Society

A pilot in the Netherlands to better assess property value raises privacy concerns

Some residents of the Netherlands have been asked to take pictures of the inside of their house to better evaluate the property value. A request raising concerns about privacy.

Home interior in Amsterdam, the Netherlands
Home interior in Amsterdam, the Netherlands | Illustration, © Christopher Lemercier

On October 7 and 8, the Municipal Tax Office of Twente sent letters in the Hogeland-Velve and Enschede-Zuid districts in the municipality of Enschede that surprised thousands of home owners. They were asked to take interior pictures of their homes, of their living room, kitchen and toilets for instance, and to send them to the municipal tax office by email.

Part of a national pilot, the request is meant to better estimate the property values, the WOZ, abbreviation of the Dutch property value (Waarde onroerende zaken), which is evaluated annually by municipalities.

Houses, commercial buildings, schools and other public buildings have a property value that is used for central government taxation, such as income and corporate tax, but also for municipalities to determine property tax (OZB) and other local taxes.

Estimates are usually performed with public data, such as the housing market, exterior pictures, date of construction, etc. But this test aims at getting more information about the interior conditions so that the WOZ leads to fewer complaints by homeowners unhappy with the assessment. A newly renovated façade but with interior in poor conditions could for instance have an overestimated WOZ and inflated tax.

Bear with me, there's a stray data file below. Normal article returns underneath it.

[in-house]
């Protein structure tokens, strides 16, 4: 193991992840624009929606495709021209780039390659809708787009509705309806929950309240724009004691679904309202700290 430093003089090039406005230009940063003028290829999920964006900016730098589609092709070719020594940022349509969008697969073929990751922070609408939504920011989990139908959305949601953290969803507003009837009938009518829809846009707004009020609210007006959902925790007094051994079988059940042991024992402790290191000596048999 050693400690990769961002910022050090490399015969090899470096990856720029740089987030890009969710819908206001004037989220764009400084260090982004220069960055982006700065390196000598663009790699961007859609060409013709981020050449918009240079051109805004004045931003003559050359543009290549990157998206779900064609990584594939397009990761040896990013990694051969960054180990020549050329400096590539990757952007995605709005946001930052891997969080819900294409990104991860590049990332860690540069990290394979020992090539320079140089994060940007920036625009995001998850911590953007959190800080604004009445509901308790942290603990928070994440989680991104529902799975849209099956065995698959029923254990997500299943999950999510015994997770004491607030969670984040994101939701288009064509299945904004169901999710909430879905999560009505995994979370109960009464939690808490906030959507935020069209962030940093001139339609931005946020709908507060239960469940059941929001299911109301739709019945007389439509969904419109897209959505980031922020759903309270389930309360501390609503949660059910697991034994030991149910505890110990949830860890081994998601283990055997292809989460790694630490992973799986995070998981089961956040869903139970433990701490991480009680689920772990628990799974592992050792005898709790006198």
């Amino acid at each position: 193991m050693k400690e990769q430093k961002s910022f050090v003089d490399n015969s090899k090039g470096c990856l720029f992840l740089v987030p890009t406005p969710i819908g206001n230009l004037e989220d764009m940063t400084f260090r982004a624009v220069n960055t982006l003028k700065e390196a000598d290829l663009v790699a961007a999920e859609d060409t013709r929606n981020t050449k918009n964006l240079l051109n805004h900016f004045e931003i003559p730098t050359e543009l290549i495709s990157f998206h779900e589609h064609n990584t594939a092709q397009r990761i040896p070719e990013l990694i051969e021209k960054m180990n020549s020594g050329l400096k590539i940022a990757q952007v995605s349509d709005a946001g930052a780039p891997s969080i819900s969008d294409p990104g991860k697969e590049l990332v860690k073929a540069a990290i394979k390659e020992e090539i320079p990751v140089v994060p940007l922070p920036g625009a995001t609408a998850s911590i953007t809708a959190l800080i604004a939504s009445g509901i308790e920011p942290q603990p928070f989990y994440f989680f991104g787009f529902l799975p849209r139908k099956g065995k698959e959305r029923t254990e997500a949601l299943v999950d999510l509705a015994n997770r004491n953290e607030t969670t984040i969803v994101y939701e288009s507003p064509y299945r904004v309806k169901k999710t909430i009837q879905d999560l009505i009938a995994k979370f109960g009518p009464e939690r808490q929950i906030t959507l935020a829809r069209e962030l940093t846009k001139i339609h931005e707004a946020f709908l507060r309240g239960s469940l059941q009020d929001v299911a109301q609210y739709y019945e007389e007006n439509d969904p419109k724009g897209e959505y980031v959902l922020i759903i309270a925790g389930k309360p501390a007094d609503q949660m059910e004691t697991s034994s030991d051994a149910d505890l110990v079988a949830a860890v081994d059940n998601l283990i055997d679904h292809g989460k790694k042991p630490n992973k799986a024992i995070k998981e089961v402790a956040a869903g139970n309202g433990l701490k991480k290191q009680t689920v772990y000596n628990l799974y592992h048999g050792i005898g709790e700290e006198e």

But the request raised concerns of residents about respect of their privacy. The Dutch Data Protection Authority spokesperson Caspar Itz told De Telegraaf that such request should be only allowed in exceptional cases, “if it is strictly necessary” since a look at inside your home can provide deeply intimate information upon oneself.

The city council of Enschede, a city of 160,000 people in the east of the country, urgently met to deal with the issue as the deadline for submitting pictures was on October 30. Most officials in the Enschede municipality council supported a motion asking to urge the Municipal Tax Office of Twente to stop the test.

The municipality has outsourced management and collection of local tax and doesn’t the hand on operations. Moreover, according to Marc Teutelink, alderman for finance of Enschede and member of the executive board of the municipal tax office, the pilot cannot be stopped all of a sudden. He said that some residents has also provided the information on the phone without sending pictures.

The goal to have a better evaluation of WOZ aims at reducing the number of complaints, which have been on the rise, according to Mr Teutelink. Homeowners try to change the WOZ with the help of companies promising them lower tax and which would charge customers only when requests are successful. It also leads to increased costs to deal with complaints.

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